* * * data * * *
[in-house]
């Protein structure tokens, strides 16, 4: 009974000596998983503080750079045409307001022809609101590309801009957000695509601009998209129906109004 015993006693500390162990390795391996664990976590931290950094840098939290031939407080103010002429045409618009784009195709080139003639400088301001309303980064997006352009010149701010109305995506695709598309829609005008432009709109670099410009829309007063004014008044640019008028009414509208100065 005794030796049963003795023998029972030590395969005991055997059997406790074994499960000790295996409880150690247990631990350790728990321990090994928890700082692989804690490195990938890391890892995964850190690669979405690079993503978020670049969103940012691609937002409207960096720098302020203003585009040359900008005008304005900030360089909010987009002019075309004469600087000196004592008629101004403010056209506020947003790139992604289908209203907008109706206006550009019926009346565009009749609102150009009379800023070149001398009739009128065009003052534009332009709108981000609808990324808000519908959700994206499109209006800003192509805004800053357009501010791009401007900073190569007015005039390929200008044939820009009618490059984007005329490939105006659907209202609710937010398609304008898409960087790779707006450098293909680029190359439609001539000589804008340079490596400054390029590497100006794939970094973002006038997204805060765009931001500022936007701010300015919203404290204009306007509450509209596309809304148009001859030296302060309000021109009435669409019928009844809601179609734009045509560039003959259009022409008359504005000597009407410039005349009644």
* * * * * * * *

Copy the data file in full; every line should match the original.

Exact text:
[in-house]
């Protein structure tokens, strides 16, 4: 009974000596998983503080750079045409307001022809609101590309801009957000695509601009998209129906109004 015993006693500390162990390795391996664990976590931290950094840098939290031939407080103010002429045409618009784009195709080139003639400088301001309303980064997006352009010149701010109305995506695709598309829609005008432009709109670099410009829309007063004014008044640019008028009414509208100065 005794030796049963003795023998029972030590395969005991055997059997406790074994499960000790295996409880150690247990631990350790728990321990090994928890700082692989804690490195990938890391890892995964850190690669979405690079993503978020670049969103940012691609937002409207960096720098302020203003585009040359900008005008304005900030360089909010987009002019075309004469600087000196004592008629101004403010056209506020947003790139992604289908209203907008109706206006550009019926009346565009009749609102150009009379800023070149001398009739009128065009003052534009332009709108981000609808990324808000519908959700994206499109209006800003192509805004800053357009501010791009401007900073190569007015005039390929200008044939820009009618490059984007005329490939105006659907209202609710937010398609304008898409960087790779707006450098293909680029190359439609001539000589804008340079490596400054390029590497100006794939970094973002006038997204805060765009931001500022936007701010300015919203404290204009306007509450509209596309809304148009001859030296302060309000021109009435669409019928009844809601179609734009045509560039003959259009022409008359504005000597009407410039005349009644």